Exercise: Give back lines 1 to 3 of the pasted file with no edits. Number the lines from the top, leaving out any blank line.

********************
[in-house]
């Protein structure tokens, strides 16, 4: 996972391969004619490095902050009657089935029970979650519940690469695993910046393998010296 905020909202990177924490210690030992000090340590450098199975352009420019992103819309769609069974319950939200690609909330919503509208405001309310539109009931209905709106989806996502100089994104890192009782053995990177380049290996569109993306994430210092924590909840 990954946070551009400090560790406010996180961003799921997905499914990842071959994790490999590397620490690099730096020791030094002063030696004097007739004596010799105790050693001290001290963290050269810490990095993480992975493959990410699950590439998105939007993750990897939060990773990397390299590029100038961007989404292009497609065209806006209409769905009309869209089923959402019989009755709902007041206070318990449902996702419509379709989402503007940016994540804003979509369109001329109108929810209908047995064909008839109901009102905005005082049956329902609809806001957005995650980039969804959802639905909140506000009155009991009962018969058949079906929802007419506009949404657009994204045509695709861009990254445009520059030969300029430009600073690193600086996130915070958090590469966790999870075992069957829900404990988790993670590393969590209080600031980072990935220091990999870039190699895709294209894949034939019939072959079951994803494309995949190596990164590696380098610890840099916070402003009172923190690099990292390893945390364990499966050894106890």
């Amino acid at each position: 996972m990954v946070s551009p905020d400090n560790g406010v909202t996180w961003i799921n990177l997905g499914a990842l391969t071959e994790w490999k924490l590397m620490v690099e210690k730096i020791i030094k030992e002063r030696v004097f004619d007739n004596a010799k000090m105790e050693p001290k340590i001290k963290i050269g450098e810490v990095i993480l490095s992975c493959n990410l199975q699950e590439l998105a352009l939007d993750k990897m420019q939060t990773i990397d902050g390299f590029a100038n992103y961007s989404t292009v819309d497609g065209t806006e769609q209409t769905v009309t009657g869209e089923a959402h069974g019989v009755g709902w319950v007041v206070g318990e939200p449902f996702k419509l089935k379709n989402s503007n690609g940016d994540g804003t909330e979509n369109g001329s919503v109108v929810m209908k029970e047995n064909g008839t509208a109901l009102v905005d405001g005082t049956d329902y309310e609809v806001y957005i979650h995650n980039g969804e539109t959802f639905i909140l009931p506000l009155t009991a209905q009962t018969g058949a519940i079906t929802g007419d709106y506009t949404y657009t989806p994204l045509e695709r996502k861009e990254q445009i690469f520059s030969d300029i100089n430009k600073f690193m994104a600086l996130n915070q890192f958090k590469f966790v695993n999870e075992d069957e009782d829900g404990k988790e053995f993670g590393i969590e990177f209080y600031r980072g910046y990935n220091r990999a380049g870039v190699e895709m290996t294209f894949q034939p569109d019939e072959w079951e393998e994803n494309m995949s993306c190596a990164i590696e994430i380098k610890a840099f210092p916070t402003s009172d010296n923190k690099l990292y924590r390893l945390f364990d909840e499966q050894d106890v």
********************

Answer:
[in-house]
């Protein structure tokens, strides 16, 4: 996972391969004619490095902050009657089935029970979650519940690469695993910046393998010296 905020909202990177924490210690030992000090340590450098199975352009420019992103819309769609069974319950939200690609909330919503509208405001309310539109009931209905709106989806996502100089994104890192009782053995990177380049290996569109993306994430210092924590909840 990954946070551009400090560790406010996180961003799921997905499914990842071959994790490999590397620490690099730096020791030094002063030696004097007739004596010799105790050693001290001290963290050269810490990095993480992975493959990410699950590439998105939007993750990897939060990773990397390299590029100038961007989404292009497609065209806006209409769905009309869209089923959402019989009755709902007041206070318990449902996702419509379709989402503007940016994540804003979509369109001329109108929810209908047995064909008839109901009102905005005082049956329902609809806001957005995650980039969804959802639905909140506000009155009991009962018969058949079906929802007419506009949404657009994204045509695709861009990254445009520059030969300029430009600073690193600086996130915070958090590469966790999870075992069957829900404990988790993670590393969590209080600031980072990935220091990999870039190699895709294209894949034939019939072959079951994803494309995949190596990164590696380098610890840099916070402003009172923190690099990292390893945390364990499966050894106890």
């Amino acid at each position: 996972m990954v946070s551009p905020d400090n560790g406010v909202t996180w961003i799921n990177l997905g499914a990842l391969t071959e994790w490999k924490l590397m620490v690099e210690k730096i020791i030094k030992e002063r030696v004097f004619d007739n004596a010799k000090m105790e050693p001290k340590i001290k963290i050269g450098e810490v990095i993480l490095s992975c493959n990410l199975q699950e590439l998105a352009l939007d993750k990897m420019q939060t990773i990397d902050g390299f590029a100038n992103y961007s989404t292009v819309d497609g065209t806006e769609q209409t769905v009309t009657g869209e089923a959402h069974g019989v009755g709902w319950v007041v206070g318990e939200p449902f996702k419509l089935k379709n989402s503007n690609g940016d994540g804003t909330e979509n369109g001329s919503v109108v929810m209908k029970e047995n064909g008839t509208a109901l009102v905005d405001g005082t049956d329902y309310e609809v806001y957005i979650h995650n980039g969804e539109t959802f639905i909140l009931p506000l009155t009991a209905q009962t018969g058949a519940i079906t929802g007419d709106y506009t949404y657009t989806p994204l045509e695709r996502k861009e990254q445009i690469f520059s030969d300029i100089n430009k600073f690193m994104a600086l996130n915070q890192f958090k590469f966790v695993n999870e075992d069957e009782d829900g404990k988790e053995f993670g590393i969590e990177f209080y600031r980072g910046y990935n220091r990999a380049g870039v190699e895709m290996t294209f894949q034939p569109d019939e072959w079951e393998e994803n494309m995949s993306c190596a990164i590696e994430i380098k610890a840099f210092p916070t402003s009172d010296n923190k690099l990292y924590r390893l945390f364990d909840e499966q050894d106890v």